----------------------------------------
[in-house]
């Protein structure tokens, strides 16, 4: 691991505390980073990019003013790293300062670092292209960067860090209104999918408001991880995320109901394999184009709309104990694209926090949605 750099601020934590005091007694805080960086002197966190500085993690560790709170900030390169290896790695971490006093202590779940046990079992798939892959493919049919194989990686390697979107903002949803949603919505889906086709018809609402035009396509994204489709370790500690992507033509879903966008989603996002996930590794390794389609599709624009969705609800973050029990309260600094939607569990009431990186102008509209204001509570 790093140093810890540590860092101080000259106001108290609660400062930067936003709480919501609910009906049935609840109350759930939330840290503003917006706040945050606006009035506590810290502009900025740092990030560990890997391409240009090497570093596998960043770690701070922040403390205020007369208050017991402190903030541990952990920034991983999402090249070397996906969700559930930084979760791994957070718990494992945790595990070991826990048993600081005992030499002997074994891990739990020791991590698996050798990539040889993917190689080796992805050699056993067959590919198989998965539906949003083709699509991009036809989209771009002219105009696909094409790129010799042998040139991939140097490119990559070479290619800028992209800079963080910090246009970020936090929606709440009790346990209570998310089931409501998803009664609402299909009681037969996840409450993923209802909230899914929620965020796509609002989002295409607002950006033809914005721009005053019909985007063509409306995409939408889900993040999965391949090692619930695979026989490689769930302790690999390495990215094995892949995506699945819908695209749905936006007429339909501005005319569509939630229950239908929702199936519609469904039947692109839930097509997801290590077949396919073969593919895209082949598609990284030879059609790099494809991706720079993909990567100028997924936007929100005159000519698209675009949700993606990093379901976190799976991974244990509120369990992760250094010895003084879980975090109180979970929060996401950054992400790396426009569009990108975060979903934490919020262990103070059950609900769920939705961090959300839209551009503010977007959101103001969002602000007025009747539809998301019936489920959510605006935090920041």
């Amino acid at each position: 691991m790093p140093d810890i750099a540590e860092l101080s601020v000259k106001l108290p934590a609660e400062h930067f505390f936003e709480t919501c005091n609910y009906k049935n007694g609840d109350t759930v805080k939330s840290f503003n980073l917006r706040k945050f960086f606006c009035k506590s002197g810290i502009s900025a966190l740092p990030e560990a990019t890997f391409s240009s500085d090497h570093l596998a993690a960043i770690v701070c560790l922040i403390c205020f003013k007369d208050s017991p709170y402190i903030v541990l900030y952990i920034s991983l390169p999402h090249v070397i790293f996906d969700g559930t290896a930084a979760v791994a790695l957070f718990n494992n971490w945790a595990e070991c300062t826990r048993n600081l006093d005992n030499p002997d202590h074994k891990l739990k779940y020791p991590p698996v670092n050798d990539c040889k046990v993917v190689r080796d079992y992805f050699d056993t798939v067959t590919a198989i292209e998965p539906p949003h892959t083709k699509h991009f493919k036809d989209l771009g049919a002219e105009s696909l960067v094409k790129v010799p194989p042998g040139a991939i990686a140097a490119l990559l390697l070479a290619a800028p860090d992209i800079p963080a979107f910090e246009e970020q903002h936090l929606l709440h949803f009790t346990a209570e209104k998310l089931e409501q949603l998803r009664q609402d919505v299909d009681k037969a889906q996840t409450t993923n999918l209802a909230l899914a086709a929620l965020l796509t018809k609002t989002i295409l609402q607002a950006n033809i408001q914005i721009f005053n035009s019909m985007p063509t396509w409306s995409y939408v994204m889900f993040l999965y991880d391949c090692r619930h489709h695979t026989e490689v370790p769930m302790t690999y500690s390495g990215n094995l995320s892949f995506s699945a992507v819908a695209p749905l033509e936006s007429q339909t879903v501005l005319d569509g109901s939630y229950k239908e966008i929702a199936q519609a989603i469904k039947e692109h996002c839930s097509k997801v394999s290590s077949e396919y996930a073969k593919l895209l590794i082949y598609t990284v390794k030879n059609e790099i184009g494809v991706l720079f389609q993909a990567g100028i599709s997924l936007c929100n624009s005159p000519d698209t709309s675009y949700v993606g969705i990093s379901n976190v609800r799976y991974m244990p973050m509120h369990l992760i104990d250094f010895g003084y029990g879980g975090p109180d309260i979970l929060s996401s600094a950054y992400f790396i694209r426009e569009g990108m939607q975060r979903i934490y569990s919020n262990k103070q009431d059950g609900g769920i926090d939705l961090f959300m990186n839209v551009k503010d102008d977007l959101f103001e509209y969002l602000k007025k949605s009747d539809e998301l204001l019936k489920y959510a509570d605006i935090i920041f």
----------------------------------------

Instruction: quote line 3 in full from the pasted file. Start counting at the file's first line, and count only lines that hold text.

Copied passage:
């Amino acid at each position: 691991m790093p140093d810890i750099a540590e860092l101080s601020v000259k106001l108290p934590a609660e400062h930067f505390f936003e709480t919501c005091n609910y009906k049935n007694g609840d109350t759930v805080k939330s840290f503003n980073l917006r706040k945050f960086f606006c009035k506590s002197g810290i502009s900025a966190l740092p990030e560990a990019t890997f391409s240009s500085d090497h570093l596998a993690a960043i770690v701070c560790l922040i403390c205020f003013k007369d208050s017991p709170y402190i903030v541990l900030y952990i920034s991983l390169p999402h090249v070397i790293f996906d969700g559930t290896a930084a979760v791994a790695l957070f718990n494992n971490w945790a595990e070991c300062t826990r048993n600081l006093d005992n030499p002997d202590h074994k891990l739990k779940y020791p991590p698996v670092n050798d990539c040889k046990v993917v190689r080796d079992y992805f050699d056993t798939v067959t590919a198989i292209e998965p539906p949003h892959t083709k699509h991009f493919k036809d989209l771009g049919a002219e105009s696909l960067v094409k790129v010799p194989p042998g040139a991939i990686a140097a490119l990559l390697l070479a290619a800028p860090d992209i800079p963080a979107f910090e246009e970020q903002h936090l929606l709440h949803f009790t346990a209570e209104k998310l089931e409501q949603l998803r009664q609402d919505v299909d009681k037969a889906q996840t409450t993923n999918l209802a909230l899914a086709a929620l965020l796509t018809k609002t989002i295409l609402q607002a950006n033809i408001q914005i721009f005053n035009s019909m985007p063509t396509w409306s995409y939408v994204m889900f993040l999965y991880d391949c090692r619930h489709h695979t026989e490689v370790p769930m302790t690999y500690s390495g990215n094995l995320s892949f995506s699945a992507v819908a695209p749905l033509e936006s007429q339909t879903v501005l005319d569509g109901s939630y229950k239908e966008i929702a199936q519609a989603i469904k039947e692109h996002c839930s097509k997801v394999s290590s077949e396919y996930a073969k593919l895209l590794i082949y598609t990284v390794k030879n059609e790099i184009g494809v991706l720079f389609q993909a990567g100028i599709s997924l936007c929100n624009s005159p000519d698209t709309s675009y949700v993606g969705i990093s379901n976190v609800r799976y991974m244990p973050m509120h369990l992760i104990d250094f010895g003084y029990g879980g975090p109180d309260i979970l929060s996401s600094a950054y992400f790396i694209r426009e569009g990108m939607q975060r979903i934490y569990s919020n262990k103070q009431d059950g609900g769920i926090d939705l961090f959300m990186n839209v551009k503010d102008d977007l959101f103001e509209y969002l602000k007025k949605s009747d539809e998301l204001l019936k489920y959510a509570d605006i935090i920041f």